Civil Rights Histories: Chasing Freedoms
Undergraduate | LTU-HIS3001 | 2024
- Study method
- 100% online
- 100% online
- Enrol by
- 21 July 2024
- Entry requirements
- Prior study needed
- 12 weeks
- Start dates
- 29 July 2024
HECS-HELP and FEE-HELP available
Civil Rights Histories: Chasing Freedoms
About this subject
On successful completion you will be able to:
- Critically compare the arguments employed by various historians and assimilate them with other sources to contextualise particular historical problems.
- Examine historical events using effective disciplinary skills.
- Identify and critically assess change and its continuity across different protests.
- Identify and reflect on the use of primary sources at an intermediate level
- Civil Rights in the U.S.
- Race Relations in the U.S.
- Dr. Martin Luther King, Jr.
- Major Civil Rights Protests
- African-Americans and Direct Action Protest
- Causes and Consequences of the Civil Rights Movement
- Understanding Direct Action Protest
- Strategies Adopted by Terrorists and Insurgencies
U.S. historian William H. Chafe has called the civil rights movement of the 1950s and 1960s “the most significant social movement in all of American history.” The aim of this subject is to explore in detail the central protests and demonstrations of this important movement. Our chronology will largely concentrate on the period from the landmark 1954 Brown v. Board of Education decision through to the 1968 Poor Peoples’ Campaign. The subject, however, will also assess major changes in race relations since 1968, especially in the light of ongoing racial divisions in the United States. These divisions have been highlighted by the recent Black Lives Matter protests, which also illustrate the international reach of U.S. civil rights histories. Students will explore how the American civil rights movement was influenced by global events and how it inspired other protest movements, in the U.S. and beyond. They will also examine how a mass movement mobilises successfully, identifying the circumstances under which non-violent direct action is successful. In the process, they will assess the key role of Dr. Martin Luther King, Jr.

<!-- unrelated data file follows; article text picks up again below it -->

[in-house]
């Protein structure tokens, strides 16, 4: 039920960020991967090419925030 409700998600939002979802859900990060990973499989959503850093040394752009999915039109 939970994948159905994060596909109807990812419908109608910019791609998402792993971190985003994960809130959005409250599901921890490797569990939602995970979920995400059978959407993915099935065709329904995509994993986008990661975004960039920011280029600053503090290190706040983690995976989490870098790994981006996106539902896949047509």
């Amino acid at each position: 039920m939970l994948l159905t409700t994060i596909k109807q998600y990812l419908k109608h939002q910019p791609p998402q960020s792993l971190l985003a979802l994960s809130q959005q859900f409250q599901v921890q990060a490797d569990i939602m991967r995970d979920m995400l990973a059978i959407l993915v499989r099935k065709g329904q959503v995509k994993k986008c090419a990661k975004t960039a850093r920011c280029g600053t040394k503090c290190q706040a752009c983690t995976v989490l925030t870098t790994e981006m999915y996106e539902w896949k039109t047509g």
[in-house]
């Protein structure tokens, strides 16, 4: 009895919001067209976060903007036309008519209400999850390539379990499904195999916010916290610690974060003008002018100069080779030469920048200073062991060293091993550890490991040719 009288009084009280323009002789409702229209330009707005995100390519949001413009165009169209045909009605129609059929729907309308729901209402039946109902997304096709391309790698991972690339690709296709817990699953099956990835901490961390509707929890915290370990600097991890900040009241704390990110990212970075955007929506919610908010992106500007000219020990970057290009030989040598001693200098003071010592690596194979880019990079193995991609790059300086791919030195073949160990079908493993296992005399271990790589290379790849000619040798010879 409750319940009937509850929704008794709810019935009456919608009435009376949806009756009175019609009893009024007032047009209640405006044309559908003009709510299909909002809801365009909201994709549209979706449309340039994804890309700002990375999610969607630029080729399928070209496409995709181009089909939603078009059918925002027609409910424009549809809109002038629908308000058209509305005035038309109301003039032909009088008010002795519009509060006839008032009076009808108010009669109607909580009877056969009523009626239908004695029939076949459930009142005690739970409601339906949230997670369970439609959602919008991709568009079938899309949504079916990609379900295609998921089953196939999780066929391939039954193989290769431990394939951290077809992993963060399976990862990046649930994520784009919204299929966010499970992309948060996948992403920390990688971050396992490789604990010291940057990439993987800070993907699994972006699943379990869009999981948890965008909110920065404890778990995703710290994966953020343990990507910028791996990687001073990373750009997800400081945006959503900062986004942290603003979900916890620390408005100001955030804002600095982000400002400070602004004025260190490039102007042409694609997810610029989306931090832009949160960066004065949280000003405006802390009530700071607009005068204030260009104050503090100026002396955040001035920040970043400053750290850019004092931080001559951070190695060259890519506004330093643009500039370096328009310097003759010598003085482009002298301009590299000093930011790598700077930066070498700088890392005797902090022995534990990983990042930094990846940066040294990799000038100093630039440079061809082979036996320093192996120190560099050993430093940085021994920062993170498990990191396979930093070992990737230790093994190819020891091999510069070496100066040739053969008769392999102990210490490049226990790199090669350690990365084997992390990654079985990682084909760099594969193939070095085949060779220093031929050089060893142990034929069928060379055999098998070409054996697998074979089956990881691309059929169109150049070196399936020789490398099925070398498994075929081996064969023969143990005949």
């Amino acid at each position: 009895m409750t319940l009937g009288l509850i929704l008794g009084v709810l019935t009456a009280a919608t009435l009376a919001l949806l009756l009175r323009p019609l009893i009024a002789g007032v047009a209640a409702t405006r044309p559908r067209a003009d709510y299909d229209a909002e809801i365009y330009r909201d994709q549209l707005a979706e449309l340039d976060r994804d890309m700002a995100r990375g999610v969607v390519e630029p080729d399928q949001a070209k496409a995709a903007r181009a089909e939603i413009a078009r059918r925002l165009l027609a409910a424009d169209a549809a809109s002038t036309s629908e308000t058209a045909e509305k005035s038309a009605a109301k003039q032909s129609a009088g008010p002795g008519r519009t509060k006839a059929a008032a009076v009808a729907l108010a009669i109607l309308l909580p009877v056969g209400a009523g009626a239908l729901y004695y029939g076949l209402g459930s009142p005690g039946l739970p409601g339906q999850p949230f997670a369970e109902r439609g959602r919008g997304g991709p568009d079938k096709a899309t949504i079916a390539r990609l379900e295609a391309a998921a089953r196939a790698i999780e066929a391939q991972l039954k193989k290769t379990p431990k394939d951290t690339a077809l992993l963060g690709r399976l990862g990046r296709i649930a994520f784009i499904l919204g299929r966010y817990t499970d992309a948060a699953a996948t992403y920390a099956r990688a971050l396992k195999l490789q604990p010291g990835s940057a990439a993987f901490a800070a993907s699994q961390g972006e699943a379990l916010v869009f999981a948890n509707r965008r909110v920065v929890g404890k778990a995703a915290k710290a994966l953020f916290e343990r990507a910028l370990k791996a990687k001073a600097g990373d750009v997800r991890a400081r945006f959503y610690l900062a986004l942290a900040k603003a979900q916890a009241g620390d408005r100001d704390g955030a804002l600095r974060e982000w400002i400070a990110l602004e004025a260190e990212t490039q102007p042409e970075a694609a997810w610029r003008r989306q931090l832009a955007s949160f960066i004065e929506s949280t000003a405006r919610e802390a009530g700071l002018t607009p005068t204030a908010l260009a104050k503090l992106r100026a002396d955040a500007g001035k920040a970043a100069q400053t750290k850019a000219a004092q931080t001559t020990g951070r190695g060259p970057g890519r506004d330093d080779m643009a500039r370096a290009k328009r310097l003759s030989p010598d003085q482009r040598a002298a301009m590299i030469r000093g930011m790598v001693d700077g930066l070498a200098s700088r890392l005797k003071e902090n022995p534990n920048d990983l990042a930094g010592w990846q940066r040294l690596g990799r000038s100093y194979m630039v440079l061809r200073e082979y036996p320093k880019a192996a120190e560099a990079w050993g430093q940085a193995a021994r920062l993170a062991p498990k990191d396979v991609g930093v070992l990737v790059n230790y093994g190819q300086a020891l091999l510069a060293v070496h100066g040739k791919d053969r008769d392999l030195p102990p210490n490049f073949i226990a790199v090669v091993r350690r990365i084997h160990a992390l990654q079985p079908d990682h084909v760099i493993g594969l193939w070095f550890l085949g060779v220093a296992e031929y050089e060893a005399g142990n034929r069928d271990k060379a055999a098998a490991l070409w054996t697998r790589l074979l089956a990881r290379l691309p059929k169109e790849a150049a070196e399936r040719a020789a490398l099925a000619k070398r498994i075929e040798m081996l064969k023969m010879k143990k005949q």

This is a level 3 subject. This subject includes live sessions with the expectation of student attendance and participation.
- Essay (2000 words) 1 x Long comparative essay (50%)
- Essay (1500 words) 1 x Topic specific short essay (40%)
- Essay Plan (500 words equivalent) (10%)
For textbook details check your university's handbook, website or learning management system (LMS).
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Past La Trobe University students who have previously completed HIS3ACR (The American Civil Rights Movement), or HIS2ACR (Civil Rights Histories: Chasing Freedoms) are ineligible to enrol in this subject.
No additional requirements
- 0.125 EFTSL
- This is in the range of 10 to 12 hours of study each week.
Equivalent full time study load (EFTSL) is one way to calculate your study load. One (1.0) EFTSL is equivalent to a full-time study load for one year.
Find out more information on Commonwealth Loans to understand what this means to your eligibility for financial support.
What to study next?
Once you’ve completed this subject it can be credited towards one of the following courses
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